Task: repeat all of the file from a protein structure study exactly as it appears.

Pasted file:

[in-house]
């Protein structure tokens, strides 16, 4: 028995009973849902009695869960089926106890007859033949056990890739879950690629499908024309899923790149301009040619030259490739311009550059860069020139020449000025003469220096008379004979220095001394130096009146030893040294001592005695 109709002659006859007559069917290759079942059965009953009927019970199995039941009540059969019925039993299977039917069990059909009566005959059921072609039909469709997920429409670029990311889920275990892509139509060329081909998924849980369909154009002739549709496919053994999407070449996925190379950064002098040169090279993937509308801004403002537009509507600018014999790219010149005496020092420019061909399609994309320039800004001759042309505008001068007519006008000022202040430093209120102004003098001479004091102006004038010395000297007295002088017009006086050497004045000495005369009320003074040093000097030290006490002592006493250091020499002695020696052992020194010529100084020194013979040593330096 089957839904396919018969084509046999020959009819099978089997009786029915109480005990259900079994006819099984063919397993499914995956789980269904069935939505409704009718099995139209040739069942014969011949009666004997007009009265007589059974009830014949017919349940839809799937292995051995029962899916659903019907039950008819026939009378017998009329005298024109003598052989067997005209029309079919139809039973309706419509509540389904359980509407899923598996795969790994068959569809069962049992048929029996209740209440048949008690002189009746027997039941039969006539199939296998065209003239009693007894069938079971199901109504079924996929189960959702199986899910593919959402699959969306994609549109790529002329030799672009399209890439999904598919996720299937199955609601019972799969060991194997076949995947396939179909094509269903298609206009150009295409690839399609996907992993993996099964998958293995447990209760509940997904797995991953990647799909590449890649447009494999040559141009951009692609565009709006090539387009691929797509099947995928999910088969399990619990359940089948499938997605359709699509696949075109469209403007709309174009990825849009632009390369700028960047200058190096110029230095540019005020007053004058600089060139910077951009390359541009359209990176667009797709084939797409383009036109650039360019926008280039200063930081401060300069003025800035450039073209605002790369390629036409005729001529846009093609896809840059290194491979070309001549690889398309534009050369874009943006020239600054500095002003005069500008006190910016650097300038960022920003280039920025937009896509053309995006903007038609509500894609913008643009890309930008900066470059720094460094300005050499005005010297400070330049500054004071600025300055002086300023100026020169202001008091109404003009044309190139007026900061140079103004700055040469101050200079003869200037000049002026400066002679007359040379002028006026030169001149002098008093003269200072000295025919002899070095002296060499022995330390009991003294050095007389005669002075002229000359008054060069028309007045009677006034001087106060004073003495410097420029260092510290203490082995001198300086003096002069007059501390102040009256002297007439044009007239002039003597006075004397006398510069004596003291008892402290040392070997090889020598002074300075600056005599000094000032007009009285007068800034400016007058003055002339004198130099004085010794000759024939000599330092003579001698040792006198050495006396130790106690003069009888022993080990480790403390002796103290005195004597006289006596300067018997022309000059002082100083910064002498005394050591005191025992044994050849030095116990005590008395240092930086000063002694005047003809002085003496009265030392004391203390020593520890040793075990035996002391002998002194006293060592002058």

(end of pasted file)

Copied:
[in-house]
């Protein structure tokens, strides 16, 4: 028995009973849902009695869960089926106890007859033949056990890739879950690629499908024309899923790149301009040619030259490739311009550059860069020139020449000025003469220096008379004979220095001394130096009146030893040294001592005695 109709002659006859007559069917290759079942059965009953009927019970199995039941009540059969019925039993299977039917069990059909009566005959059921072609039909469709997920429409670029990311889920275990892509139509060329081909998924849980369909154009002739549709496919053994999407070449996925190379950064002098040169090279993937509308801004403002537009509507600018014999790219010149005496020092420019061909399609994309320039800004001759042309505008001068007519006008000022202040430093209120102004003098001479004091102006004038010395000297007295002088017009006086050497004045000495005369009320003074040093000097030290006490002592006493250091020499002695020696052992020194010529100084020194013979040593330096 089957839904396919018969084509046999020959009819099978089997009786029915109480005990259900079994006819099984063919397993499914995956789980269904069935939505409704009718099995139209040739069942014969011949009666004997007009009265007589059974009830014949017919349940839809799937292995051995029962899916659903019907039950008819026939009378017998009329005298024109003598052989067997005209029309079919139809039973309706419509509540389904359980509407899923598996795969790994068959569809069962049992048929029996209740209440048949008690002189009746027997039941039969006539199939296998065209003239009693007894069938079971199901109504079924996929189960959702199986899910593919959402699959969306994609549109790529002329030799672009399209890439999904598919996720299937199955609601019972799969060991194997076949995947396939179909094509269903298609206009150009295409690839399609996907992993993996099964998958293995447990209760509940997904797995991953990647799909590449890649447009494999040559141009951009692609565009709006090539387009691929797509099947995928999910088969399990619990359940089948499938997605359709699509696949075109469209403007709309174009990825849009632009390369700028960047200058190096110029230095540019005020007053004058600089060139910077951009390359541009359209990176667009797709084939797409383009036109650039360019926008280039200063930081401060300069003025800035450039073209605002790369390629036409005729001529846009093609896809840059290194491979070309001549690889398309534009050369874009943006020239600054500095002003005069500008006190910016650097300038960022920003280039920025937009896509053309995006903007038609509500894609913008643009890309930008900066470059720094460094300005050499005005010297400070330049500054004071600025300055002086300023100026020169202001008091109404003009044309190139007026900061140079103004700055040469101050200079003869200037000049002026400066002679007359040379002028006026030169001149002098008093003269200072000295025919002899070095002296060499022995330390009991003294050095007389005669002075002229000359008054060069028309007045009677006034001087106060004073003495410097420029260092510290203490082995001198300086003096002069007059501390102040009256002297007439044009007239002039003597006075004397006398510069004596003291008892402290040392070997090889020598002074300075600056005599000094000032007009009285007068800034400016007058003055002339004198130099004085010794000759024939000599330092003579001698040792006198050495006396130790106690003069009888022993080990480790403390002796103290005195004597006289006596300067018997022309000059002082100083910064002498005394050591005191025992044994050849030095116990005590008395240092930086000063002694005047003809002085003496009265030392004391203390020593520890040793075990035996002391002998002194006293060592002058």